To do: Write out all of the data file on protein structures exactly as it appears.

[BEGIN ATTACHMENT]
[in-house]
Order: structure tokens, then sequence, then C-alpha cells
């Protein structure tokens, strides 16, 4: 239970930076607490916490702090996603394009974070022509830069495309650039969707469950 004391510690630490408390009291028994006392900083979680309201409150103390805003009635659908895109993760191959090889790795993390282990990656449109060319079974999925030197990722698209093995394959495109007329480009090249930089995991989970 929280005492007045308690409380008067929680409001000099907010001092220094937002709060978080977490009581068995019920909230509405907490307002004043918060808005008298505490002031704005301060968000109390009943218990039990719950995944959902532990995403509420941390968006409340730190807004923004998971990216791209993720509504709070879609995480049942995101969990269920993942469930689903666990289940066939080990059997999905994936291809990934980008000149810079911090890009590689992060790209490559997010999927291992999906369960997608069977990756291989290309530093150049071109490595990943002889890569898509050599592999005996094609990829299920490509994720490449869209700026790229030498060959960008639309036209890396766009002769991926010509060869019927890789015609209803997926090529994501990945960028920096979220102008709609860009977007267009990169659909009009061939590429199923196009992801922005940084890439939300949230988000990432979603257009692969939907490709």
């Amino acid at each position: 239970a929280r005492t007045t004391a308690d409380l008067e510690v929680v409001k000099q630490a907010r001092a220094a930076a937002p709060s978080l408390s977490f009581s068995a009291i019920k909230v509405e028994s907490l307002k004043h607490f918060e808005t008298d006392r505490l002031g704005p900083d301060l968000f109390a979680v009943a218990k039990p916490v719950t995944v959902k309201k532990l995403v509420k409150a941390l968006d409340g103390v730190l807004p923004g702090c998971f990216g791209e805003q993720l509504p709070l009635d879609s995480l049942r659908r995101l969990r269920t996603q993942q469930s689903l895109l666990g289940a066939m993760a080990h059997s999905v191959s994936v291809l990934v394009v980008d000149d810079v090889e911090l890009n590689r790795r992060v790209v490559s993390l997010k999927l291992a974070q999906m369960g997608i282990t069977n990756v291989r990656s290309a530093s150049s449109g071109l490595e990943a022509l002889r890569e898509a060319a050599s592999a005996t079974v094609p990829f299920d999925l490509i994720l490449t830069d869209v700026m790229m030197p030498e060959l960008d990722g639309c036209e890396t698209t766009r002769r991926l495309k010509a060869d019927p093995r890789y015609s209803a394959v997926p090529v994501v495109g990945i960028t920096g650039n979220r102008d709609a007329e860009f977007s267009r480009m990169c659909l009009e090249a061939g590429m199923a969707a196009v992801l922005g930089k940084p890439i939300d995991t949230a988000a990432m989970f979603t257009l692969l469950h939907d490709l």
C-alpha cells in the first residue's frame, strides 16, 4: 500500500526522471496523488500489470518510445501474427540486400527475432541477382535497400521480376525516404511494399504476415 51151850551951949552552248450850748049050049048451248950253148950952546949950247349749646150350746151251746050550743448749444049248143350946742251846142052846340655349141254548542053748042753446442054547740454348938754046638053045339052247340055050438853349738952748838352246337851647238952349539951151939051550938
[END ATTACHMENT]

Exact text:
[in-house]
Order: structure tokens, then sequence, then C-alpha cells
């Protein structure tokens, strides 16, 4: 239970930076607490916490702090996603394009974070022509830069495309650039969707469950 004391510690630490408390009291028994006392900083979680309201409150103390805003009635659908895109993760191959090889790795993390282990990656449109060319079974999925030197990722698209093995394959495109007329480009090249930089995991989970 929280005492007045308690409380008067929680409001000099907010001092220094937002709060978080977490009581068995019920909230509405907490307002004043918060808005008298505490002031704005301060968000109390009943218990039990719950995944959902532990995403509420941390968006409340730190807004923004998971990216791209993720509504709070879609995480049942995101969990269920993942469930689903666990289940066939080990059997999905994936291809990934980008000149810079911090890009590689992060790209490559997010999927291992999906369960997608069977990756291989290309530093150049071109490595990943002889890569898509050599592999005996094609990829299920490509994720490449869209700026790229030498060959960008639309036209890396766009002769991926010509060869019927890789015609209803997926090529994501990945960028920096979220102008709609860009977007267009990169659909009009061939590429199923196009992801922005940084890439939300949230988000990432979603257009692969939907490709």
């Amino acid at each position: 239970a929280r005492t007045t004391a308690d409380l008067e510690v929680v409001k000099q630490a907010r001092a220094a930076a937002p709060s978080l408390s977490f009581s068995a009291i019920k909230v509405e028994s907490l307002k004043h607490f918060e808005t008298d006392r505490l002031g704005p900083d301060l968000f109390a979680v009943a218990k039990p916490v719950t995944v959902k309201k532990l995403v509420k409150a941390l968006d409340g103390v730190l807004p923004g702090c998971f990216g791209e805003q993720l509504p709070l009635d879609s995480l049942r659908r995101l969990r269920t996603q993942q469930s689903l895109l666990g289940a066939m993760a080990h059997s999905v191959s994936v291809l990934v394009v980008d000149d810079v090889e911090l890009n590689r790795r992060v790209v490559s993390l997010k999927l291992a974070q999906m369960g997608i282990t069977n990756v291989r990656s290309a530093s150049s449109g071109l490595e990943a022509l002889r890569e898509a060319a050599s592999a005996t079974v094609p990829f299920d999925l490509i994720l490449t830069d869209v700026m790229m030197p030498e060959l960008d990722g639309c036209e890396t698209t766009r002769r991926l495309k010509a060869d019927p093995r890789y015609s209803a394959v997926p090529v994501v495109g990945i960028t920096g650039n979220r102008d709609a007329e860009f977007s267009r480009m990169c659909l009009e090249a061939g590429m199923a969707a196009v992801l922005g930089k940084p890439i939300d995991t949230a988000a990432m989970f979603t257009l692969l469950h939907d490709l």
C-alpha cells in the first residue's frame, strides 16, 4: 500500500526522471496523488500489470518510445501474427540486400527475432541477382535497400521480376525516404511494399504476415 51151850551951949552552248450850748049050049048451248950253148950952546949950247349749646150350746151251746050550743448749444049248143350946742251846142052846340655349141254548542053748042753446442054547740454348938754046638053045339052247340055050438853349738952748838352246337851647238952349539951151939051550938